First of all, you give me too much credit for my accomplishments apart from the knowledge you have given me. Because of my index style of learning, many trainers would have thrown up their hands -- you didn't. Your love of training, your real desire to help people, and your never-ending pursuit of knowledge all meld together to create an environment in which I can take your instruction, find my failure points and build toward success. I will never be able to adequately thank you for that.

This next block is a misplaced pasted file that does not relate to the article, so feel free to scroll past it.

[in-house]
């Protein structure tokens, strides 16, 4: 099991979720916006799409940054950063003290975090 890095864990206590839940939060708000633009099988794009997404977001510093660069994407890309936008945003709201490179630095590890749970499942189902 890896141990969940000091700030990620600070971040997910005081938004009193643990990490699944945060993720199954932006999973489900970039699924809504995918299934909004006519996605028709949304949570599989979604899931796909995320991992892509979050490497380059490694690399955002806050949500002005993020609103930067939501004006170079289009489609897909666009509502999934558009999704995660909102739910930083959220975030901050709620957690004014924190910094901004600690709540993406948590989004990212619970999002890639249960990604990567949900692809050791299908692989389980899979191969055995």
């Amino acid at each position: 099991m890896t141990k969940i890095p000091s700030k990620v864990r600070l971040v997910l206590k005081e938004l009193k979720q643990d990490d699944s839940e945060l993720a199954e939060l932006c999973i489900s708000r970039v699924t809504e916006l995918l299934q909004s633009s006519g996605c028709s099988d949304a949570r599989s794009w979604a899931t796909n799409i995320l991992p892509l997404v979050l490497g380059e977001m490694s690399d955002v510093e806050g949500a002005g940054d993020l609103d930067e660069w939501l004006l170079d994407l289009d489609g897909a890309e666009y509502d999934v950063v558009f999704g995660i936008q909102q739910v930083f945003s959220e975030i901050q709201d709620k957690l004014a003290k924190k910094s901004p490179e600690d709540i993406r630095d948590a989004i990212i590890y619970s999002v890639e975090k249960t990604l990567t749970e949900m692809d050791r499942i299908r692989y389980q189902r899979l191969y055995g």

And I agree with you on my responsibility to do the work that God expects of me. But I'm also not so proud that I think I can do it all on my own. You're right, nothing is impossible. I just know that when I am at the limit of my human abilities, I find that I must rest on a spiritual ability. I hear your frustration ; I, too, am tired of all things doctrine, religion and denomination. But, probably like you, I find the God who searches for me. I try not to get caught up in the ecumenicalism that is so rampant today, but listen to the God that gives me my talents and directs my path.

      You and I are not that far apart on what we seek. And I am grateful that my path has crossed yours.

      P.S. Today, I start my first day of rehab on my knees! Looking forward to D3 (part Deux) next year!